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FCA: Providers failing on retirement risk warnings

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Providers are failing to provide effective risk warnings to savers looking to access their pensions, the FCA says.

In its October report into pensions guidance and advice, the Work and Pensions committee advised the FCA to strengthen rules around signposting and risk warnings.

And now the regulator has admitted concerns with the quality of risk warnings being provided by some firms.

In its response to the committee report, the FCA says: “For example, we believe that some firms are not personalising warnings sufficiently, and therefore consumers are unable to understand how the risks apply to them.

“Firms adopting better practices are using follow-up questions in calls to ensure that customer fully understand the warnings.

“We have provided feedback to firms, where necessary, asking them to address our concerns, and we will continue to monitor this.”

It is not the first time providers have faced criticism for their response to the pension freedoms.

In an interview with Money Marketing in November, pensions minister Baroness Ros Altmann blamed providers for low take-up of Government-backed guidance service Pension Wise.

She said: “I’m concerned the providers are driving too many people to their own in-house services.”

Risk warnings have been a point of contention for the regulator, which revealed its expectations for providers in late February 2015, weeks before the pensions freedoms came into effect.

The FCA clashed with The Pensions Regulator months later after TPR told trustees to provide generic, rather than tailored, warnings to consumers.

In October, the FCA announced that the second line of defence rules would not apply to pension pots below £10,000, although TPR chief executive Lesley Titcomb later described the plan as “problematic”.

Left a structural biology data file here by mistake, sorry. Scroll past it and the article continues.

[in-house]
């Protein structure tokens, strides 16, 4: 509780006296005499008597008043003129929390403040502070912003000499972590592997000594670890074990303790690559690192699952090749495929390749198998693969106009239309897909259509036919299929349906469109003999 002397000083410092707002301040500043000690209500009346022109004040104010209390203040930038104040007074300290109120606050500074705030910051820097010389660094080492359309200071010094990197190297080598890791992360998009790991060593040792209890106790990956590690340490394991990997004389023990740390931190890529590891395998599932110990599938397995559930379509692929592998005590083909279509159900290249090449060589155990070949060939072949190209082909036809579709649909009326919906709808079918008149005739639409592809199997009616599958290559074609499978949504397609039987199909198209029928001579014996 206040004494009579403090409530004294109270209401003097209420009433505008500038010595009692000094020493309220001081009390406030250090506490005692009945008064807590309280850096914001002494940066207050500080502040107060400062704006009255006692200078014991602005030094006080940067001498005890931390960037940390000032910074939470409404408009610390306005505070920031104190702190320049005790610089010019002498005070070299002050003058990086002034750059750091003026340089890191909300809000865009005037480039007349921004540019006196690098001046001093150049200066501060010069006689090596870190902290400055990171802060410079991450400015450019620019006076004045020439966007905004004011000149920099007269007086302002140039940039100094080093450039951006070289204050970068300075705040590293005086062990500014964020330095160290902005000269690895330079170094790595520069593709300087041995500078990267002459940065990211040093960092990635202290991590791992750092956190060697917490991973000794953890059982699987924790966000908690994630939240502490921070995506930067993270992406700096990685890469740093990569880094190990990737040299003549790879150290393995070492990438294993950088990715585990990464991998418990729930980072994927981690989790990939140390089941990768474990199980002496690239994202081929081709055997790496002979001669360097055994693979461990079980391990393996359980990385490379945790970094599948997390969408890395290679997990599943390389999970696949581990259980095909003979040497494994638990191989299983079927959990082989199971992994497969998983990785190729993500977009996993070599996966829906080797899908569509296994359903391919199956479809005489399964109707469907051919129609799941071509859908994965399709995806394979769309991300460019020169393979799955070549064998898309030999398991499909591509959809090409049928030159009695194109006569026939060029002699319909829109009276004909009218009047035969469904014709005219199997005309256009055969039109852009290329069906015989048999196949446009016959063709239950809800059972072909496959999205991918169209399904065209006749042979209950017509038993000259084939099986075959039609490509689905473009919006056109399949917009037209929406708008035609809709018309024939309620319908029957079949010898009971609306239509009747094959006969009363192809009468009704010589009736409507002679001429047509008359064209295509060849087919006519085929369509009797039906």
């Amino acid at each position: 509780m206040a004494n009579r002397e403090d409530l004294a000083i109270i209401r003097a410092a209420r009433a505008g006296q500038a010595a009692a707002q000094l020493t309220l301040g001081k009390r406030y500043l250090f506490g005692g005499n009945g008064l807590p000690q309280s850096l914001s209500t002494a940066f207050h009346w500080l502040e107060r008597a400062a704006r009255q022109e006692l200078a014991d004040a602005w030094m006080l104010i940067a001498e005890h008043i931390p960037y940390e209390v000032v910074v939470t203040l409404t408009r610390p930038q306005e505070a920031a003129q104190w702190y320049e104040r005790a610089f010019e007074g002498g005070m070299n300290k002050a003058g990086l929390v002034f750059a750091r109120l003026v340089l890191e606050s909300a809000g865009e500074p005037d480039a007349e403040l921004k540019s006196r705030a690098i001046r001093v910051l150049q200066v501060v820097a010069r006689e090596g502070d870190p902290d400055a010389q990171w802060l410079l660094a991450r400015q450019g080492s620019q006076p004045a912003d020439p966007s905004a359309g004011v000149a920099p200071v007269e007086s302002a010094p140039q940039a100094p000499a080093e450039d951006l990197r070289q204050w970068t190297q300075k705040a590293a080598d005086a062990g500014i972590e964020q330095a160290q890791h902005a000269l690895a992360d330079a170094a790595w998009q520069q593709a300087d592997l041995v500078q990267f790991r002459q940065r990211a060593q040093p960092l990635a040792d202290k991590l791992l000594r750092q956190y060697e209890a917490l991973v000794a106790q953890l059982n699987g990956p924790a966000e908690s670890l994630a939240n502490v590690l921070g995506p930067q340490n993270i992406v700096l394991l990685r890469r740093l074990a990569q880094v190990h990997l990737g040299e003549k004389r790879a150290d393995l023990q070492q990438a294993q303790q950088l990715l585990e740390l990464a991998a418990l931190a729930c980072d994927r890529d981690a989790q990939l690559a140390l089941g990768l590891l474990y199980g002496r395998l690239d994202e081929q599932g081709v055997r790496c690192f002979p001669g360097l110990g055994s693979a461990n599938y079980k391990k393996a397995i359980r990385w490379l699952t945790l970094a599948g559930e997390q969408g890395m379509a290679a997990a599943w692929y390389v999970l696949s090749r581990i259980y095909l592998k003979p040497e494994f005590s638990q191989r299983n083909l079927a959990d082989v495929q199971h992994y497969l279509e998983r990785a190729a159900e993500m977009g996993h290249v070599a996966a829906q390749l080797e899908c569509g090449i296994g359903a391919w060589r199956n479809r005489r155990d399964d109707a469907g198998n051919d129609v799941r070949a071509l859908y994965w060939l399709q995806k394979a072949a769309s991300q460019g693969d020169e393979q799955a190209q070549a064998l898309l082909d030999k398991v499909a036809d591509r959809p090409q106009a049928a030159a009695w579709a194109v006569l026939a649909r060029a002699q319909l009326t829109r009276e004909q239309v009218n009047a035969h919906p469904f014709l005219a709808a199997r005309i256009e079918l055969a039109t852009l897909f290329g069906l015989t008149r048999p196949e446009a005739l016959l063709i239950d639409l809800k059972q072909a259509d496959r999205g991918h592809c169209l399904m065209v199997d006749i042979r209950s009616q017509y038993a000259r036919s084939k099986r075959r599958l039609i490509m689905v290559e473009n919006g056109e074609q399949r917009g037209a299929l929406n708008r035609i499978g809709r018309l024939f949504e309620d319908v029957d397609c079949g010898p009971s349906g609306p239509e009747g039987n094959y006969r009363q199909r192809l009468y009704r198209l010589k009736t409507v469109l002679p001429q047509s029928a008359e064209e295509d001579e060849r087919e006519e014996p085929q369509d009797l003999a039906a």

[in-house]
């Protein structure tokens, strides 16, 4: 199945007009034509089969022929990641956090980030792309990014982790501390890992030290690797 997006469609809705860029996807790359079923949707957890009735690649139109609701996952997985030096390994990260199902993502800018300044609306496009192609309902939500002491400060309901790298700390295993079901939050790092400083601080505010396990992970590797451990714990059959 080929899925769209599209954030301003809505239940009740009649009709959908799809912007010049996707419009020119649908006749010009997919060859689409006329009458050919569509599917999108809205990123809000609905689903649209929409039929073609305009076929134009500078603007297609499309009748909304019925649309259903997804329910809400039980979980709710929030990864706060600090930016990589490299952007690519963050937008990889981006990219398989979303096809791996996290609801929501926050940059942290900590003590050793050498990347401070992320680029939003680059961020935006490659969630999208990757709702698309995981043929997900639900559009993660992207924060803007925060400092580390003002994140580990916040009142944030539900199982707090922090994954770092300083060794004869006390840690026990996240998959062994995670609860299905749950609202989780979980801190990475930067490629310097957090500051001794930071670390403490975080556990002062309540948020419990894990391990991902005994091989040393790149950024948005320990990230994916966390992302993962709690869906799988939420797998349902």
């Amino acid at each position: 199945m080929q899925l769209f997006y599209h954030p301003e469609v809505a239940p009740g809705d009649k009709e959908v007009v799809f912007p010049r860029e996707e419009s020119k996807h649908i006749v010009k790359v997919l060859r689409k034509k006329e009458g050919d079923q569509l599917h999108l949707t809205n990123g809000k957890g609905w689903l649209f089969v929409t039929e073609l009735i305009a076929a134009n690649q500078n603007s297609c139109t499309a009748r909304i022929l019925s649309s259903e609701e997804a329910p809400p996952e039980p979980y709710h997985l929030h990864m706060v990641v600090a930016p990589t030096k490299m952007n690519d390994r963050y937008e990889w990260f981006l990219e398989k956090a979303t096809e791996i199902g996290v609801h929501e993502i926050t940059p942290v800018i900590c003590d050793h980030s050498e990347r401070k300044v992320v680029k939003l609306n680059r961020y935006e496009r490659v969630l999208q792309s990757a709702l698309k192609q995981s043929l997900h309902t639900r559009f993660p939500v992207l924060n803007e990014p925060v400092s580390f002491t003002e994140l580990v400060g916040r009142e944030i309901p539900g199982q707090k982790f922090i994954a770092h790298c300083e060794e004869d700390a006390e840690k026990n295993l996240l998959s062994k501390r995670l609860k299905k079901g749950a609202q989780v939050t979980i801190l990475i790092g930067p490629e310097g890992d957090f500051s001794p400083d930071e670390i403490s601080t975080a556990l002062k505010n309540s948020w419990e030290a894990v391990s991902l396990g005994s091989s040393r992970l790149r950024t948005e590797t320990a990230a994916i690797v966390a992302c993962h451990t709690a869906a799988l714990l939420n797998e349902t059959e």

The FCA has also responded to suggestions from the MPs that providers were hesitant to innovate in advice or pensions offerings because of a lack of regulatory clarity.

The FCA says: “Now that providers have had time to see the freedoms bed in, we are starting to see new products emerge and examples of automated advice models are starting to come on stream.

“We are supporting providers with this process, through supervisions, Project Innovate, which particularly supports new advice platforms, and the Financial Advice Market Review, which we jointly chair with HM Treasury.”


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There are 7 comments at the moment, we would love to hear your opinion too.

  1. Providers to FCA: You seem constantly to fail on just about EVERYTHING, hence you’ve currently not got a permanent Chief Exec and the Treasury has had to intervene and knock a few of your heads together by way of the FAMR.

    Let he who is without sin cast the first stone. No chance of that. Hypocrisy is very much alive and well at Canary Wharf.

  2. Here we go!! Let’s get the groundwork done to prepare for the fine income stream we want to create.

    Why stop there? How about deposit accounts?


    What a load of BS.

    Ian Coley
    Medical Investment & Advisory Services LLP

  3. Now then, we’ve taken this horse to the water. Let’s make it drink.

  4. The FCA still struggling to realise that risk warnings are completely ineffective at dissuading people from making stupid decisions.

    It’s not about the quality or the format of the risk warnings. Once people have their mind set on a particular course of action, it takes a strong personality with knowledge and conviction to talk them round. Advisers will tell you that they often need to get sat in front of the client to really get the relevant points rammed home. With the best will in the world, provider front-line staff are not going to be able to deliver this.

    The issue is not even with the regulation; it is with the government’s conviction that the UK consumer is financially savvy and will make prudent decisions. If that is the case, risk warnings are a complete red herring anyway.

    The FCA figures show that people are simply not engaging, rather than the problems being with what happens when they do engage.

  5. Is there anything that the FCA has done well, apart from screw up the availability of advice?

    Instead of admitting (for once) that they messed up, they now consider letting the banks back in by lighter regulation, whilst maintaining micro-management of the IFA sector.

    We all know what’s going to happen here.

    Protecting their future job prospects when Osborne fires them?

  6. If you cash in your pension plan, you will have that source of income in retirement.

    How hard was that.

    Problem is most customers have one question, “when will my cheque come”. Also important not to forget that most provider staff are not qualified to give advice.

    Source of the problem is Osborne wanted all that money pumped into the economy, much of it less Emergency Tax.

  7. I mean you will NOT have that source of income in retirement.


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